Dean Zerbe examines the six keys to filing a tax whistleblower submission to the IRS.
In working with the IRS on a number of whistleblower submissions, and talking and listening to senior IRS officials, it is clear that there are six keys to having the IRS give a hard consideration to your claim.
Clearly Identify the Tax Issue and Taxpayer
The IRS whistleblower office has continuously kicked out filings that they believe do not clearly identify the taxpayer and the tax issue. Do not leave any uncertainty of who is the taxpayer and what is the tax matter in question.
The IRS is going to be much more interested in a submission that is dealing with a tax matter in open tax years. For a big corporation, this can often be back seven to eight years, but for an individual or a small or medium company it may be more likely three years from the date the return was filed. A plus if the issue is ongoing—e.g., it started seven years ago and is continuing trough to today.
So if your story starts with—“In 1999 … ”—not a good place to be in general.
Why is that? The IRS would have to open up a tax year that has been closed in some cases (particularly a big company audit) and in other cases have to look to prove fraud or that there was a significant misstatement of taxes. These are high hurdles for the IRS to clear—and they have plenty of other fish-to-fry. It is not to say if you’ve got chapter and verse on tax fraud from six years ago it’s not worth submitting, but you better have a lot else going for you (see below). The one exception to this rule would be if the statute has remained open—as in the case of offshore accounts that have not been reported and taxpayers who have never filed.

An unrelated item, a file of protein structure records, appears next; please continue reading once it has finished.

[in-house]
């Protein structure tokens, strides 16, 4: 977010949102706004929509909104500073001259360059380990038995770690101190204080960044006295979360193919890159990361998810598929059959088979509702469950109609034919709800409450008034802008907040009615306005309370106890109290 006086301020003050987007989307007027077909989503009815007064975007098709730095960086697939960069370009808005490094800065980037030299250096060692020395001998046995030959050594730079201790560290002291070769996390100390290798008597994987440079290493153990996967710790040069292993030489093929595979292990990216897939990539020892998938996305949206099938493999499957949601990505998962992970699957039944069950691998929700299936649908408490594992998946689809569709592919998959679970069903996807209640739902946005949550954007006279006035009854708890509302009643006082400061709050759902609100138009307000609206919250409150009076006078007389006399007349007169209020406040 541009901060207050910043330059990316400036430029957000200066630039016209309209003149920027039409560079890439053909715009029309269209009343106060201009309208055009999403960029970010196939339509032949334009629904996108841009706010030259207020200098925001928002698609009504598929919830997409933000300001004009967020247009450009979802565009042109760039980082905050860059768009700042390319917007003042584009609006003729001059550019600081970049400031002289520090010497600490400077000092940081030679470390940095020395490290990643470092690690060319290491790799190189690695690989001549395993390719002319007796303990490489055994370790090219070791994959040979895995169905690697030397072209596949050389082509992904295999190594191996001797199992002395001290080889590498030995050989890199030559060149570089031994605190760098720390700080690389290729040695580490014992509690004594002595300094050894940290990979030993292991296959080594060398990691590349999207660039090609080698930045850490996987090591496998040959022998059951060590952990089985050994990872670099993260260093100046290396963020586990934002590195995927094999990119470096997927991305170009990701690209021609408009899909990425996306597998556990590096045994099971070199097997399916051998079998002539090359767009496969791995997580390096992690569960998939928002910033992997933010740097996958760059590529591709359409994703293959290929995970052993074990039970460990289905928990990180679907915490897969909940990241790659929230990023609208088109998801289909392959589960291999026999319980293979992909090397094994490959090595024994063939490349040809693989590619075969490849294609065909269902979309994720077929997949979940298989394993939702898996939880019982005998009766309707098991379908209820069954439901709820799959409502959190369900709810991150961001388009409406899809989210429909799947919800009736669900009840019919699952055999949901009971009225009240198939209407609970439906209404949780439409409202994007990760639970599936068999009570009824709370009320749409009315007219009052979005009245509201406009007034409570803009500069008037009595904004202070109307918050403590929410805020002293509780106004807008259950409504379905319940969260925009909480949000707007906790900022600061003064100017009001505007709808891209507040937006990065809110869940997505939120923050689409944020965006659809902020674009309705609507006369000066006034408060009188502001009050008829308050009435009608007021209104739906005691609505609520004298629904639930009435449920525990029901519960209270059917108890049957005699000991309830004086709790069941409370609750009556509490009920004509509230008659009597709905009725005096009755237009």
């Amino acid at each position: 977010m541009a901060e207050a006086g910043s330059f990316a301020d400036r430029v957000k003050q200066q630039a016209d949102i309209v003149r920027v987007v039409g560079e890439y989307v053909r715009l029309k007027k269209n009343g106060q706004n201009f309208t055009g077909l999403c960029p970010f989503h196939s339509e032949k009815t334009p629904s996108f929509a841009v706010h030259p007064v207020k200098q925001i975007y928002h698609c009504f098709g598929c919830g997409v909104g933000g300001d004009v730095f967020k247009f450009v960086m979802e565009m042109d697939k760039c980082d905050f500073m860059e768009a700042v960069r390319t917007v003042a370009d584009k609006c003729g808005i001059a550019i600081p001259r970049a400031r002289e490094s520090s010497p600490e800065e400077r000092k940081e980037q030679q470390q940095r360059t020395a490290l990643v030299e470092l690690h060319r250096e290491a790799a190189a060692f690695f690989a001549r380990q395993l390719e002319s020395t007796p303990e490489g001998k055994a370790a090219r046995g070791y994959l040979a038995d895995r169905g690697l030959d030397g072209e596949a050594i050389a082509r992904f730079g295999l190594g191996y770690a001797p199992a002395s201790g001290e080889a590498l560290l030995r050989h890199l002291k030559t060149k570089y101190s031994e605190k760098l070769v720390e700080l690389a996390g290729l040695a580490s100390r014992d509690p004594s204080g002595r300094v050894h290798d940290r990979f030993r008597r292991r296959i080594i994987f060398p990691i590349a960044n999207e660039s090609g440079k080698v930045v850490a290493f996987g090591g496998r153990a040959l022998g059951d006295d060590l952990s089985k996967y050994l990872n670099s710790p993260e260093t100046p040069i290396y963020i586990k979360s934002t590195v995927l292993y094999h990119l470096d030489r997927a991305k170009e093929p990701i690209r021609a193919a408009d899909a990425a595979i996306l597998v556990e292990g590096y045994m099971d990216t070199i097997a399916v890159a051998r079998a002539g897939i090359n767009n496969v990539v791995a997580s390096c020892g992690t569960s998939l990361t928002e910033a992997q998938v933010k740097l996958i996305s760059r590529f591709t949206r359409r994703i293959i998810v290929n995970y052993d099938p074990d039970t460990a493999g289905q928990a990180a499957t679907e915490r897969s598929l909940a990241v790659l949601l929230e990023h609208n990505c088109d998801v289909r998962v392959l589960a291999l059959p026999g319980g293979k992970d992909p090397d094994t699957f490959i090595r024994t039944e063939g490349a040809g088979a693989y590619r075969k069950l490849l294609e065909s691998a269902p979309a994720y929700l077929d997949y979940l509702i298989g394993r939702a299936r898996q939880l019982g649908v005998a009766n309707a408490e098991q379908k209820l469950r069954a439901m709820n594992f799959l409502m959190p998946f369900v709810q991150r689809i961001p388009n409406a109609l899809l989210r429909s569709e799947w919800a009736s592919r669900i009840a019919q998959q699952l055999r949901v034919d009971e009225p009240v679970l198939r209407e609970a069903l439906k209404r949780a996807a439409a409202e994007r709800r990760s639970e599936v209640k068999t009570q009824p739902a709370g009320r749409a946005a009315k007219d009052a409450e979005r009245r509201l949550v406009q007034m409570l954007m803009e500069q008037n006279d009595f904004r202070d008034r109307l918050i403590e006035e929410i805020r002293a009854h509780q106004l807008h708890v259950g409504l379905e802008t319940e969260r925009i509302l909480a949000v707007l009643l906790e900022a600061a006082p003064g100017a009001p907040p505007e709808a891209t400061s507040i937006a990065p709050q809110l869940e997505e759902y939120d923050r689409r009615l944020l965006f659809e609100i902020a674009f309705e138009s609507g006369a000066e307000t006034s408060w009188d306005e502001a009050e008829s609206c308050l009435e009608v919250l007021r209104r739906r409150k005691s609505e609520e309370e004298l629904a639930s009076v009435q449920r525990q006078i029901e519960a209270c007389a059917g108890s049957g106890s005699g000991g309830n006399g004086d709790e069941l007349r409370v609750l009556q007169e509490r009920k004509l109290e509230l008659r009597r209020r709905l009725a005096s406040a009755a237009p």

While the threshold is $2 million for the 7623(b) mandatory award program—the IRS has to prioritize and a credible whistleblower coming in with a discussion about tax evasion at a major company involving big dollars—tens or hundreds of millions or even billions is going to get a stronger look. Related to that—is that the tax dollars are collectible—is this company solvent? Paying taxes (paying taxes in near future)?